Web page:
WORDS ON BIRDS
Harbingers of Spring Are Upon Us
March 04, 2017
blackbirds are already singing in the marshes and both redwings and
grackles were visiting our feeders here at the store. This return of
the blackbirds is pretty much on schedule with their late February
arrival. Soon these marauders will be overtaking some feeders, so
you may want to dig out your grackle-resistant feeders now before
the larger numbers arrive.
have been many reports of woodcock “peenting” in the evening on Plum
Island and in area fields, and a few woodcock already performing
their spring courtship ritual. Even a few of the goldfinches are
starting to show some extra yellow in the face and throat. Customers
have told me that their snowdrops have already started to bloom.
These are signs of spring and, despite this weekend’s cold, it will
be here soon enough.
spring robins and bluebirds are arriving, but it was the first
killdeer of the season that could be heard last week flying and
calling around the store. Now, when I hear a killdeer I think of
spring according to Doug Chickering.
For the faithful readers of this column, you may remember that it is
not the first robin or woodcock that herald spring for Doug
Chickering of Groveland. His spring harbinger is the killdeer. More
reliable than the groundhog that doesn’t see his shadow, when Doug
sees his first killdeer of the season, we can be sure that spring is
at hand. Doug describes one year’s moment:
“We bird both by eye and by ear; and occasionally the two are not
directly coordinated. This can lead to a nice thrilling moment.
Today I had my scope set up at the platform at Emerson Rocks on Plum
Island and was scanning the area. The rocks themselves were slowly
slipping below the rising tide and I had hoped to find a Purple
Sandpiper or two.
“It was warm and
nearly windless this late morning. It was also a strange weather
day. There were passing holes in the cloud cover creating occasional
splashes of sunlight mixed with intermittent light rain. As I picked
over the rocks I was only vaguely aware of the bird sounds around
me. Then a sound intruded into my consciousness; a lone careening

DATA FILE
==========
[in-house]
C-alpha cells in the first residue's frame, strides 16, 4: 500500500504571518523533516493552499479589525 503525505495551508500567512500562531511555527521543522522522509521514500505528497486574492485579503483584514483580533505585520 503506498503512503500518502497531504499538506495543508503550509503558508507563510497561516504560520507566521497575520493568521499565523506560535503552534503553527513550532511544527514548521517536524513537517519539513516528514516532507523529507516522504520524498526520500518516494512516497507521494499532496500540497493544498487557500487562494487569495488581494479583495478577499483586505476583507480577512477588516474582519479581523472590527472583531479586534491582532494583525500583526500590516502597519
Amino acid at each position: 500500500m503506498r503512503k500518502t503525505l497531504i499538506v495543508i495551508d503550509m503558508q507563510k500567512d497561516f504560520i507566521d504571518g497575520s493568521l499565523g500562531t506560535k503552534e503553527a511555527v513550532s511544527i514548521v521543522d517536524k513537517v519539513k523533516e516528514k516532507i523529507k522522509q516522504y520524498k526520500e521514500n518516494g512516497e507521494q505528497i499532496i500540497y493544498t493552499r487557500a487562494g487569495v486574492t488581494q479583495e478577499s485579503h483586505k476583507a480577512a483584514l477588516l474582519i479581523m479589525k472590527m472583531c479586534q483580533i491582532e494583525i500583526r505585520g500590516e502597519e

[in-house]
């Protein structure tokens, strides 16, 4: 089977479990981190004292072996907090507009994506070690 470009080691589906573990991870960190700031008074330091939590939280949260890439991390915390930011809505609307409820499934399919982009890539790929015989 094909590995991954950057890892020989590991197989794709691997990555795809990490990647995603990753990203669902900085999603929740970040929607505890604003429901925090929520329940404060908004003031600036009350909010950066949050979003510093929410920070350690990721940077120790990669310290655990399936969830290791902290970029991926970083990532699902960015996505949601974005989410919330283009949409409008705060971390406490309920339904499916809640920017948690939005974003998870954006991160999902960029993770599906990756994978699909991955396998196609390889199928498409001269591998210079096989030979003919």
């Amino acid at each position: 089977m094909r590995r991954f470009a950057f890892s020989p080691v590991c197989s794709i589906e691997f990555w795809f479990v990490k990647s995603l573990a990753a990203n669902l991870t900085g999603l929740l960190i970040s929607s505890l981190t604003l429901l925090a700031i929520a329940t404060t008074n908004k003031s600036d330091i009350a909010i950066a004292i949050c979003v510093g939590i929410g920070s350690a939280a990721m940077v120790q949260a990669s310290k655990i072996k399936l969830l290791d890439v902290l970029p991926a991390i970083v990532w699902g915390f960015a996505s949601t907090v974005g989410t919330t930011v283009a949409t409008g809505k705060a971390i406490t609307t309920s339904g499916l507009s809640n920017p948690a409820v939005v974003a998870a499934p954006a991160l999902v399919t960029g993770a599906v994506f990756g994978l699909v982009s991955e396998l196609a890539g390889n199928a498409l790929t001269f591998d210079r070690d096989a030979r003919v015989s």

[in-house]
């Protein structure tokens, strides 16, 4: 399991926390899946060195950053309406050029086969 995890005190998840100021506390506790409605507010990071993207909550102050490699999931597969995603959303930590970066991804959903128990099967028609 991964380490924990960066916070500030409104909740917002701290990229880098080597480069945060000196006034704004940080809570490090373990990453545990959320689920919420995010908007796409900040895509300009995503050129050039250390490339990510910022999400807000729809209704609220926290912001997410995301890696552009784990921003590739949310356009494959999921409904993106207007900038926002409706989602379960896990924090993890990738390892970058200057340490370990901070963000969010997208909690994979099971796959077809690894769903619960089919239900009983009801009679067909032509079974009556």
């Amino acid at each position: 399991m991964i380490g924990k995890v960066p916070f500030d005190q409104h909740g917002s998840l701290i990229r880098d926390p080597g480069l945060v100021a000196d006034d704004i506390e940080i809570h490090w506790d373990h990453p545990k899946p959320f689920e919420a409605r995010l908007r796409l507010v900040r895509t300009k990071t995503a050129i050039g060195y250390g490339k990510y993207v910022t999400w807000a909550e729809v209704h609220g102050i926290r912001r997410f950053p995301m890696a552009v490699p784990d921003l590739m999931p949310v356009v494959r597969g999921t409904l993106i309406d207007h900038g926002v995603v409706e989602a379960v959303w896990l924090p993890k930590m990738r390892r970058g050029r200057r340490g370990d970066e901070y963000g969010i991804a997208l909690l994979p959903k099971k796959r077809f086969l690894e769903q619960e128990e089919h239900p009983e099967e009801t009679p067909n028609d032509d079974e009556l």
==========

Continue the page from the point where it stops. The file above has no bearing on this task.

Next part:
cry. Somewhere deep in my memory it sounded like-- well-- like a
“I stood up from my scope
and began to search the skies in front of me. The sound seemed to
come from the ocean. Could it have been some anomalous gull cry?
After a few minutes of silence I returned to the birds in front of
me. No shore birds among the rocks so I started to pick through the
many clusters of various sea birds. Eider, Oldsquaw, White-winged
Scoter, Red-breasted Merganser, a few Goldeneye, a scattering of
Horned Grebes and then... that sound again.
This time a single high cry to my right. It repeated. And then I saw
the form among the driftwood on the sands. A Killdeer, no doubt. It
stood on the beach, facing out to the sea emitting an occasional
single plaintive Killdeer cry. Was it calling to a friend or calling
out in triumph of having successfully made the journey? When Tom
Wetmore arrived I got him on it and he was a surprised as I. We
watched and speculated until it took flight and headed inland.
“It wasn't much of a winter. Sure there
were all those Snowy Owls. Lots of Razorbills and Kittiwakes, a
fairly reliable Rough-legged Hawk and that characteristically
unreliable Northern Shrike. But it was a winter of no snow, no real
freeze-ups; devoid of winter finches. It has been a winter where
ducks who should have long ago made good their escape from frozen
ponds and blizzards, hung around as if they knew that what freezes
did occur wouldn't last long. I had Redheads today. And now this. A
Killdeer which I consider to be the first bird of spring.
“I look for this bird in the first two weeks of March and really
expect to see it around the spring equinox. I have never had it in
February. A Killdeer at the technical last quarter of winter is not
that surprising for Nantucket or Chatham, but Essex County? I don't
know whether to be thrilled or appalled. Is this the beginning of
spring or the end of the world?”
Bird Watcher's Supply & Gift
Route 1 Traffic Circle
194 Route 1
Newburyport, MA 01950
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